University of Georgia Professor Jonathan Peters, of Grady College and School of Law, presents on press freedom to court personnel and journalists in Uzbekistan

Pleased today to welcome a contribution from Jonathan Peters, an associate professor who has faculty appointments in the Grady College of Journalism and Mass Communication and the School of Law here at the University of Georgia. Professor Peters teaches and researches in the area of media law and policy, and his post here discusses his participation December 3 in an online training event hosted in Uzbekistan.

I was delighted recently to deliver two virtual presentations to court personnel and journalists in Uzbekistan, as part of a project facilitated by the United Nations Development Programme and supported by the United States Agency for International Development and the Supreme Court of the Republic of Uzbekistan.

The purpose of the project, called the “Rule of Law Partnership in Uzbekistan,” is to strengthen public access to the nation’s judicial system as well as public trust in it. One related priority has been to improve citizen knowledge of the courts and to encourage collaboration between court personnel and journalists. This has enabled the local media to tour Uzbekistan’s regional courts and to learn about international practices in court-journalist relations.

To those ends, I delivered presentations to a group of journalists and court personnel, including members of the Supreme Court of the Republic of Uzbekistan, on U.S. rights of access to courts and how American journalists cover legal issues. First, I discussed the tension between the First and Sixth Amendments and the various reasons that U.S. courts have generally protected media rights of access to judicial proceedings and records.

For example, the U.S. Supreme Court has observed repeatedly the historical importance of public trials and has reasoned that openness improves a trial’s functioning, that it has therapeutic value by “providing an outlet for community concern, hostility and emotion,” and that it enhances the public’s acceptance that justice is being done.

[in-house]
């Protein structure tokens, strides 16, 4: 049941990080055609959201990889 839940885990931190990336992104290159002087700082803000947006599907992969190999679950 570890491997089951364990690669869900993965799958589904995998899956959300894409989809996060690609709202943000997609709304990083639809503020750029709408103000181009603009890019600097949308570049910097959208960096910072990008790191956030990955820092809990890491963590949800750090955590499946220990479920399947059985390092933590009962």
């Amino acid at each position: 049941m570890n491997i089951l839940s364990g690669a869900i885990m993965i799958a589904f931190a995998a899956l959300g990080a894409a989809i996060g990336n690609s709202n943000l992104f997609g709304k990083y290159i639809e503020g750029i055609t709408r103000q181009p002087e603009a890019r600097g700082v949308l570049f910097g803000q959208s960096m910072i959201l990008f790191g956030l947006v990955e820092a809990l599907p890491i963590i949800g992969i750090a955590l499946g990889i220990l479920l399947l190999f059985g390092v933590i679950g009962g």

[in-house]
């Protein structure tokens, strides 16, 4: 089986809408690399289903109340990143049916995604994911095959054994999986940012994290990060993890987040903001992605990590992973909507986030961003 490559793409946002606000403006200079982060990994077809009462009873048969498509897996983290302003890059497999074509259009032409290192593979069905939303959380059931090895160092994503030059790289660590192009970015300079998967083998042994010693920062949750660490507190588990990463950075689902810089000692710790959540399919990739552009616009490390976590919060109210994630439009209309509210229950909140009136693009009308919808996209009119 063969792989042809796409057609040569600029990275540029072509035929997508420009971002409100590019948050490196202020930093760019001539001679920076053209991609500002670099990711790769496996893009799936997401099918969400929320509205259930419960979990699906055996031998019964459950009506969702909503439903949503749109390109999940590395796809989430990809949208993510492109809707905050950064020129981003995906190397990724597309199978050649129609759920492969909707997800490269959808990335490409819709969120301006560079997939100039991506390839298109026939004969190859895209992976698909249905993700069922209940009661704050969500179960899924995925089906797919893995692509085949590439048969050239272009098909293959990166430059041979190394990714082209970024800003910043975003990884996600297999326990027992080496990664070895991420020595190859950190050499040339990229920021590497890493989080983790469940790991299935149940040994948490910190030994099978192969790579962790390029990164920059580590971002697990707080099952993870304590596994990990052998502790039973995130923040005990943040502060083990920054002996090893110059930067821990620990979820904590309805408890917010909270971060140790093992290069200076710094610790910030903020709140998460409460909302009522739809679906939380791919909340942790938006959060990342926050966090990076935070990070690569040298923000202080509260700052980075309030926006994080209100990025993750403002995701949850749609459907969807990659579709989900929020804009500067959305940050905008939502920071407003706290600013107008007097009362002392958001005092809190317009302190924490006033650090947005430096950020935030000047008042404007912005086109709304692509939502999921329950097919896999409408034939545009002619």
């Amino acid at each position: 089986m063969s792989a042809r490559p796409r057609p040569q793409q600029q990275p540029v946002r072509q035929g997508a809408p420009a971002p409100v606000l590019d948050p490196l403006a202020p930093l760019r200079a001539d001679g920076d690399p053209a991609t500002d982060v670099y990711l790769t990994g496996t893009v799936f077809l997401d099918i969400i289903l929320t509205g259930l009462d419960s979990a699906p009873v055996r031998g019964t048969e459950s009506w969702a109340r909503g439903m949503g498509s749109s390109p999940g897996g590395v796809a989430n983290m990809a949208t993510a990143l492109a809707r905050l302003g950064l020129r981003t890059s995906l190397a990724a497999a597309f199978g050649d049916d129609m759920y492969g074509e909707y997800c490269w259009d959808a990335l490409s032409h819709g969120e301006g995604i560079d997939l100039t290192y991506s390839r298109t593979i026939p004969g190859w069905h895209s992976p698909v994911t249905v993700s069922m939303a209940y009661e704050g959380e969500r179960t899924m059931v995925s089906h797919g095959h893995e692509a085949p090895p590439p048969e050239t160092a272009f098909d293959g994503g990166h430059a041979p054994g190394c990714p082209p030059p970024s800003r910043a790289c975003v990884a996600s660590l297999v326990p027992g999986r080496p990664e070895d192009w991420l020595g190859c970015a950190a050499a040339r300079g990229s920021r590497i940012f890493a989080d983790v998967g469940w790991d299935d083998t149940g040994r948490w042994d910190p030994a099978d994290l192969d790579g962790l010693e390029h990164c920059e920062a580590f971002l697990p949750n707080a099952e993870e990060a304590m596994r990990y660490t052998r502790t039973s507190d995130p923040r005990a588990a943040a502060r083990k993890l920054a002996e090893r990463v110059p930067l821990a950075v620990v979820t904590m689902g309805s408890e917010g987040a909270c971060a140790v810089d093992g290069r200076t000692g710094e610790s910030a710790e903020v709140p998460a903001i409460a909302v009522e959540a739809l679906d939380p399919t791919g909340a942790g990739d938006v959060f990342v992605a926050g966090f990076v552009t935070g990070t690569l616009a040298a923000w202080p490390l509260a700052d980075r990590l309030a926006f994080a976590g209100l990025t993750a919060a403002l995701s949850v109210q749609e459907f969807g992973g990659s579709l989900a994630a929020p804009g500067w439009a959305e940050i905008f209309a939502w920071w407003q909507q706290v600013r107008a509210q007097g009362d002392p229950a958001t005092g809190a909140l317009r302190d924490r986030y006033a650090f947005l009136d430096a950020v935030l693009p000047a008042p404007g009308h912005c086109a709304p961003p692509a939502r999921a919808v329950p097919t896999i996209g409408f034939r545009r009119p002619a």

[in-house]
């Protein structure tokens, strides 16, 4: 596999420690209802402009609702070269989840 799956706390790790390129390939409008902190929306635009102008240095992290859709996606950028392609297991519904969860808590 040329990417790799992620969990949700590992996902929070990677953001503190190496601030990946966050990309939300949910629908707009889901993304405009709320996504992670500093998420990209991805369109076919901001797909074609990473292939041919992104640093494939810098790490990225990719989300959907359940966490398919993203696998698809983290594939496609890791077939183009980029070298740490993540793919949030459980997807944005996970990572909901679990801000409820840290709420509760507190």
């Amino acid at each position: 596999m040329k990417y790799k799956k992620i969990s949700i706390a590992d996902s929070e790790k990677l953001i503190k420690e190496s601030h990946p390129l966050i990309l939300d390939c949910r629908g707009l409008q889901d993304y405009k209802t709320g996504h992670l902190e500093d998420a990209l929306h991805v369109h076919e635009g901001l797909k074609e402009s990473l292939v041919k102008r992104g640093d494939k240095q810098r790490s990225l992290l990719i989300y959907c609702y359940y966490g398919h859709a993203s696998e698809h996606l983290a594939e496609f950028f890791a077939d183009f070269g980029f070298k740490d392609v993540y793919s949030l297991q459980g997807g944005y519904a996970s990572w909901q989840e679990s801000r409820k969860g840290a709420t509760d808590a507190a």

Moreover, in significant part, American journalists exercise their First Amendment rights as surrogates of the public when reporting on courts. As Justice Lewis F. Powell put it in Saxbe v. Washington Post Co., in his dissent: “For most citizens, the prospect of personal familiarity with newsworthy events is hopelessly unrealistic. In seeking out the news, the press therefore acts as an agent of the public at large. It is the means by which the people receive the … information and ideas essential to intelligent self-government.”

Then, in my second presentation, on how American journalists cover legal issues, I explored how the rule of law is preserved partly by public knowledge of court decisions and activities, and thus the media is a critical link between the judiciary and the public. So it is democratically important for journalists to explain what courts are doing and why—and to convey the implications (if any) for the public.

That means the journalists must be able to translate legal terms and concepts for a lay audience, and they must be able to distill into a short news story a complex legal action. It is also helpful for them to develop sources in the court system, while appreciating and respecting the ethical limits within which judges, lawyers, and court aides usually work.

After these remarks, the Q&A session opened up conversations among the journalists and court personnel in attendance, allowing us to have a dialogue on some of the issues most pressing for them. I hope the ultimate result is a more open judiciary and a freer press in Uzbekistan.

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